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An enduring question—perhaps the enduring question—of our present age is whether or not a peaceful political solution is possible to resolve our current issues. Any casual observer of national politics cannot help but notice that there is a deep division in the United States, one grounded in (at least) two fundamentally opposed philosophies.
To the dissident—that catch-all term to encompass of any number of alternative philosophies or worldviews to the prevailing “progressive-conservative” dynamic—both modern progressivism and modern conservatism are two sides of the same coin. Indeed, Buckleyite neoconservatism accepts, essentially, the basic tenants of Franklin Roosevelt’s New Deal, ideas that serve as the foundation for modern progressivism, though the two interpret that foundation in wildly different ways.
Thus, there is a paradox: modern conservatives largely share a worldview that is incompatible with that of modern progressives’; yet, there roots originate in the same soil of the interventionist state. The difference, perhaps, is the fertilizer: the Leftist progressive overwaters with “equality” (now, increasingly, “equity”); the conservative presents a more balanced mixture of equality, liberty, justice, etc.
(Indeed, these shared roots likely date back even further, to the liberalism of the eighteenth- and nineteenth-centuries; again, both the Left and the Right evoke the tenants of such liberalism [“all men are created equal”] while disagreeing vehemently on how those tenants should be expressed in public policy [equality for the Left means egalitarianism and equality of outcomes; equality for the right means “equality before the God and the law”].)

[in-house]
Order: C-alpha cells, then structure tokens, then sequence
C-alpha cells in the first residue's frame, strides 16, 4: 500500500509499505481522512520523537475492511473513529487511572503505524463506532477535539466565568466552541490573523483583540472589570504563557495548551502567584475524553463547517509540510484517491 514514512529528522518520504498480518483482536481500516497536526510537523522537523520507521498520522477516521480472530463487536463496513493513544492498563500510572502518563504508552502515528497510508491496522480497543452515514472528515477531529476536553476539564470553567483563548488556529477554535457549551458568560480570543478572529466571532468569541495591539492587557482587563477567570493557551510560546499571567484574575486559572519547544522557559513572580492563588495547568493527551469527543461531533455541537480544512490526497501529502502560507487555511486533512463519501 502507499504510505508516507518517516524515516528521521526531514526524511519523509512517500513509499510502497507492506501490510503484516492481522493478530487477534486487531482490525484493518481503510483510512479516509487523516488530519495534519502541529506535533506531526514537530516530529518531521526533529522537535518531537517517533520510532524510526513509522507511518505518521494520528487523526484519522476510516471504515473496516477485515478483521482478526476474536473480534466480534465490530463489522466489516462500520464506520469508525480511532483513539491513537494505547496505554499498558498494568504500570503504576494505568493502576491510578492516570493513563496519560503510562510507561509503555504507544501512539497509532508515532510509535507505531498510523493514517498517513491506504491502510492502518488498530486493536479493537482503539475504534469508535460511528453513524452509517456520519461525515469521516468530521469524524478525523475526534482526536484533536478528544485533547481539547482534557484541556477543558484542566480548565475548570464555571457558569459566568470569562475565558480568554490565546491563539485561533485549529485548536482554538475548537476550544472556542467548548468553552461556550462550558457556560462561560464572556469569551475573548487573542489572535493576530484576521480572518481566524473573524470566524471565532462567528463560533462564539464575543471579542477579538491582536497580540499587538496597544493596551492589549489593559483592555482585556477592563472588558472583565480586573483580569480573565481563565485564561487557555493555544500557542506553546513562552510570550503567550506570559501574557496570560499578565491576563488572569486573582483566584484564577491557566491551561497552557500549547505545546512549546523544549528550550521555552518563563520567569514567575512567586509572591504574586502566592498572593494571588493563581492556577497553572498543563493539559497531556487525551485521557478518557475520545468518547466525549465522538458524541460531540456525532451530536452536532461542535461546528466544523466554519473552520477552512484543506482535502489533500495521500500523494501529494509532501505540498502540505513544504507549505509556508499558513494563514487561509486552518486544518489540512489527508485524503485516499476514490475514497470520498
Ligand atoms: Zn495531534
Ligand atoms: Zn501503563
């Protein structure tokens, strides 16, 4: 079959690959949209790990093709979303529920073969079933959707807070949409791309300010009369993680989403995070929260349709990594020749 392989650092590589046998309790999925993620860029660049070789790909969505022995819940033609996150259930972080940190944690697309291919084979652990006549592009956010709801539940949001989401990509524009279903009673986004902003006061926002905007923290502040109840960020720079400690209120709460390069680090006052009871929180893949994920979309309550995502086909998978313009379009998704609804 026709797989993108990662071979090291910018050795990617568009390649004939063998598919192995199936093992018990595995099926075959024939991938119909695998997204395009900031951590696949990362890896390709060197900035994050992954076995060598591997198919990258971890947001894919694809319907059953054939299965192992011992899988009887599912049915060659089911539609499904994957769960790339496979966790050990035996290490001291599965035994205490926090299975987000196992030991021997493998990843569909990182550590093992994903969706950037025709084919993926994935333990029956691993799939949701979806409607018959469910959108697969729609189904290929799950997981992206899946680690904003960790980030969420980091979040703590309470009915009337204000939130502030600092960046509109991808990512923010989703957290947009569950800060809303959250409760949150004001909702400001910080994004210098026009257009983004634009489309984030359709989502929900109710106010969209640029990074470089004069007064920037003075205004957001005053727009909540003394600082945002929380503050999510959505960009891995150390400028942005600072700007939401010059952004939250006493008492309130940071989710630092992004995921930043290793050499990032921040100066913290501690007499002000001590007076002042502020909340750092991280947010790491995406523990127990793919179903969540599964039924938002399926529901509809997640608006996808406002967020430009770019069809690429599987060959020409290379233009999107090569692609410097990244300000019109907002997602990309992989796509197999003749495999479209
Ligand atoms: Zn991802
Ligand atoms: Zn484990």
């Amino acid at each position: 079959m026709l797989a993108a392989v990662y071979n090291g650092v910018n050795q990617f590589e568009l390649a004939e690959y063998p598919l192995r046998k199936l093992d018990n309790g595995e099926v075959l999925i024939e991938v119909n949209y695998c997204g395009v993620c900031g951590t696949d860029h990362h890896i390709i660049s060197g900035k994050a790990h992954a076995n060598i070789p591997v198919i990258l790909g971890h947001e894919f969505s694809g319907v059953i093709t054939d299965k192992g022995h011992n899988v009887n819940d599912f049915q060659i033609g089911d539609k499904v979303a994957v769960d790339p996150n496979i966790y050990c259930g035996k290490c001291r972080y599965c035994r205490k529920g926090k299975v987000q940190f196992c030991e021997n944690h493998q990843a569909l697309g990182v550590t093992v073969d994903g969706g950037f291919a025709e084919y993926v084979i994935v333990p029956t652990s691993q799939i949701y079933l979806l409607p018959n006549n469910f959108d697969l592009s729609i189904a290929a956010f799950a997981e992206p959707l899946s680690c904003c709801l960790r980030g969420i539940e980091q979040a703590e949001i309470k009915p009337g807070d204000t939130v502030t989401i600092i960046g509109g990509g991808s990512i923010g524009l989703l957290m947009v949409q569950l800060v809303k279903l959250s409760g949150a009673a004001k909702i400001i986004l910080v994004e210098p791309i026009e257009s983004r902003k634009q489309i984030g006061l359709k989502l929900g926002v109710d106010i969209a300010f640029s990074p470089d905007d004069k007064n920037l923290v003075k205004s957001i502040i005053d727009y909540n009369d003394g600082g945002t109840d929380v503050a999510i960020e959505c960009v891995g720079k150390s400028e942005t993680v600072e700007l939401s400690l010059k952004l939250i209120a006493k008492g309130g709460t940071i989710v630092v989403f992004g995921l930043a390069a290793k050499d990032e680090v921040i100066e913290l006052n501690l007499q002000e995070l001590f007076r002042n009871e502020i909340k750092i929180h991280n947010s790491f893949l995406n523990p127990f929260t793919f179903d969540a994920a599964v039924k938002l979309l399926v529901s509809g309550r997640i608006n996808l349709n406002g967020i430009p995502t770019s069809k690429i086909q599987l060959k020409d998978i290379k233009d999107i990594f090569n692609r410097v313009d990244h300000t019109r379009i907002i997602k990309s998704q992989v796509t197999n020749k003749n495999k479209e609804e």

That might make the possibility of some reconciliation seem possible—with shared roots comes some shared values, some shared history.
That’s the most optimistic view. It’s one I do not share, but nor do I adopt the view that all is lost. I believe that a blend of hyper-federalism, radical decentralization, and institutional control by dissidents could tip the balance in a positive direction.
The problem, of course, is that none of those goals is easy to achieve; some of them are currently inconceivable. The federal government is unlikely to devolve more powers to the States (and many States probably secretly don’t want more); radical decentralization means losing out on corrupting but succulent federal largesse; and the institutions are firmly controlled by the Left—and not likely to rewrite the rules to let us challenge their supremacy.
So we come to a fundamental divide among dissidents: what Curtis Yarvin calls the divide between West Coast dissidents (that includes Yarvin) and East Coast traditionalists (like me and, I suspect, photog at Orion’s Cold Fire) in his essay “The real Great Reset.” The East Coast traditionalists believe that local control and working within the system can swing things in our favor and reverse course in the Culture Wars, what he calls voice; the West Coast dissidents believe that voice is useless at present, and instead reset—a total regime change of reset and replace is the answer.
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